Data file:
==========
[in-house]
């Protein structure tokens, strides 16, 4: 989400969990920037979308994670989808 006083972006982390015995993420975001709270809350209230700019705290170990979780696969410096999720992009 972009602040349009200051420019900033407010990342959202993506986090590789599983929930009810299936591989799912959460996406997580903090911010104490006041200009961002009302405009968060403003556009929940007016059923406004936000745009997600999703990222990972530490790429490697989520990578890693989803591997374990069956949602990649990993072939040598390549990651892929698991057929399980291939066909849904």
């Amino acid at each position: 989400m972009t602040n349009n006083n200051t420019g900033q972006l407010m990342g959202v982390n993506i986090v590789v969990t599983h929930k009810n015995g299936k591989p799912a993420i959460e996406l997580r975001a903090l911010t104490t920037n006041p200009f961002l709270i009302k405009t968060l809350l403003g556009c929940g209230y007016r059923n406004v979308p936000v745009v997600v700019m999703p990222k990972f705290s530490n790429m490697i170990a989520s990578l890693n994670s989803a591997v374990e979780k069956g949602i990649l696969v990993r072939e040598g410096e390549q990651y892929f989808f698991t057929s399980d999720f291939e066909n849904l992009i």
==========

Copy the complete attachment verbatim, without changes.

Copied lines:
[in-house]
């Protein structure tokens, strides 16, 4: 989400969990920037979308994670989808 006083972006982390015995993420975001709270809350209230700019705290170990979780696969410096999720992009 972009602040349009200051420019900033407010990342959202993506986090590789599983929930009810299936591989799912959460996406997580903090911010104490006041200009961002009302405009968060403003556009929940007016059923406004936000745009997600999703990222990972530490790429490697989520990578890693989803591997374990069956949602990649990993072939040598390549990651892929698991057929399980291939066909849904």
């Amino acid at each position: 989400m972009t602040n349009n006083n200051t420019g900033q972006l407010m990342g959202v982390n993506i986090v590789v969990t599983h929930k009810n015995g299936k591989p799912a993420i959460e996406l997580r975001a903090l911010t104490t920037n006041p200009f961002l709270i009302k405009t968060l809350l403003g556009c929940g209230y007016r059923n406004v979308p936000v745009v997600v700019m999703p990222k990972f705290s530490n790429m490697i170990a989520s990578l890693n994670s989803a591997v374990e979780k069956g949602i990649l696969v990993r072939e040598g410096e390549q990651y892929f989808f698991t057929s399980d999720f291939e066909n849904l992009i």